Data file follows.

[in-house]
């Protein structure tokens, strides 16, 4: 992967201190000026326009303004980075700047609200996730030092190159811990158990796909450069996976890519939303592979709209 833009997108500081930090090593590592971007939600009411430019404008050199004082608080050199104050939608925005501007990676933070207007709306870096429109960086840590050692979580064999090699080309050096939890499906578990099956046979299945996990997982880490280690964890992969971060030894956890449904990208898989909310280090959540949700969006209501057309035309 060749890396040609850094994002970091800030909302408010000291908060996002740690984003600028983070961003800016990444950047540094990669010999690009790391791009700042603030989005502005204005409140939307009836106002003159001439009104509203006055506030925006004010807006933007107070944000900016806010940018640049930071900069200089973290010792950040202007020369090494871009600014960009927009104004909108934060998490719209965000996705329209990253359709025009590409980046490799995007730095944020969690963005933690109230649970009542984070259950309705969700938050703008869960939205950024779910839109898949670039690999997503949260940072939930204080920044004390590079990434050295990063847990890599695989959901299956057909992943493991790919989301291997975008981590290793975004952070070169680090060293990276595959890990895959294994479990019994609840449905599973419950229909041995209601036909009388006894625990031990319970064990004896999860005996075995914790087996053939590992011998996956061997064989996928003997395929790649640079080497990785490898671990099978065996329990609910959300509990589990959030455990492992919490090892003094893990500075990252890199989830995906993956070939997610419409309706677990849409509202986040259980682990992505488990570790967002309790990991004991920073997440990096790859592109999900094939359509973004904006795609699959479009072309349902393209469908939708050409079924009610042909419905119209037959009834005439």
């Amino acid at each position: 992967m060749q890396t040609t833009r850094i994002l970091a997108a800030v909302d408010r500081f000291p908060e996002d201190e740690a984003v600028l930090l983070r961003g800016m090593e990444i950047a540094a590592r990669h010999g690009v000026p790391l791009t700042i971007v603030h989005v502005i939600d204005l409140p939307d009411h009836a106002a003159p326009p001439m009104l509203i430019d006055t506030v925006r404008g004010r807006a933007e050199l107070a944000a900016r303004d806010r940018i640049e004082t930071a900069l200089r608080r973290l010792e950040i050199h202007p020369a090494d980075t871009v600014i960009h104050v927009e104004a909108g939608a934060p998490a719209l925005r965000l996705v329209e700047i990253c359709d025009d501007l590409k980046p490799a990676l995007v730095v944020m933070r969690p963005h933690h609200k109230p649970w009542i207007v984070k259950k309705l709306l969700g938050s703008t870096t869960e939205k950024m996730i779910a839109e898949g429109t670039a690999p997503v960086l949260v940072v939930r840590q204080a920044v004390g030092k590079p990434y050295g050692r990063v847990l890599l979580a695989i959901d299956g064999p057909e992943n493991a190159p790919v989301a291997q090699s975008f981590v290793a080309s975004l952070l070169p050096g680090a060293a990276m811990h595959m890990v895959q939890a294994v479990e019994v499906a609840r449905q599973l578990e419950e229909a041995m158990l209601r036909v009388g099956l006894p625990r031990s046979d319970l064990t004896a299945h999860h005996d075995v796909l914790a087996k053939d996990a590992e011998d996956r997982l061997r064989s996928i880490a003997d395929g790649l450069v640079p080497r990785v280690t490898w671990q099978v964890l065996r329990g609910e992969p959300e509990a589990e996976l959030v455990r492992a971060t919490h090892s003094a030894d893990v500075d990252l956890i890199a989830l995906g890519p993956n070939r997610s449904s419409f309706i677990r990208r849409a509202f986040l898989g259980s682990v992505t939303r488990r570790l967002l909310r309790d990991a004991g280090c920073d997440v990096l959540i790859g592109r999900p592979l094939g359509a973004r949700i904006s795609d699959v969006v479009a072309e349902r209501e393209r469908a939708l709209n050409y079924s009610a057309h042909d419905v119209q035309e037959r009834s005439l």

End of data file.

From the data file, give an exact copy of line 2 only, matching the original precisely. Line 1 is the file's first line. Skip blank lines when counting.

């Protein structure tokens, strides 16, 4: 992967201190000026326009303004980075700047609200996730030092190159811990158990796909450069996976890519939303592979709209 833009997108500081930090090593590592971007939600009411430019404008050199004082608080050199104050939608925005501007990676933070207007709306870096429109960086840590050692979580064999090699080309050096939890499906578990099956046979299945996990997982880490280690964890992969971060030894956890449904990208898989909310280090959540949700969006209501057309035309 060749890396040609850094994002970091800030909302408010000291908060996002740690984003600028983070961003800016990444950047540094990669010999690009790391791009700042603030989005502005204005409140939307009836106002003159001439009104509203006055506030925006004010807006933007107070944000900016806010940018640049930071900069200089973290010792950040202007020369090494871009600014960009927009104004909108934060998490719209965000996705329209990253359709025009590409980046490799995007730095944020969690963005933690109230649970009542984070259950309705969700938050703008869960939205950024779910839109898949670039690999997503949260940072939930204080920044004390590079990434050295990063847990890599695989959901299956057909992943493991790919989301291997975008981590290793975004952070070169680090060293990276595959890990895959294994479990019994609840449905599973419950229909041995209601036909009388006894625990031990319970064990004896999860005996075995914790087996053939590992011998996956061997064989996928003997395929790649640079080497990785490898671990099978065996329990609910959300509990589990959030455990492992919490090892003094893990500075990252890199989830995906993956070939997610419409309706677990849409509202986040259980682990992505488990570790967002309790990991004991920073997440990096790859592109999900094939359509973004904006795609699959479009072309349902393209469908939708050409079924009610042909419905119209037959009834005439």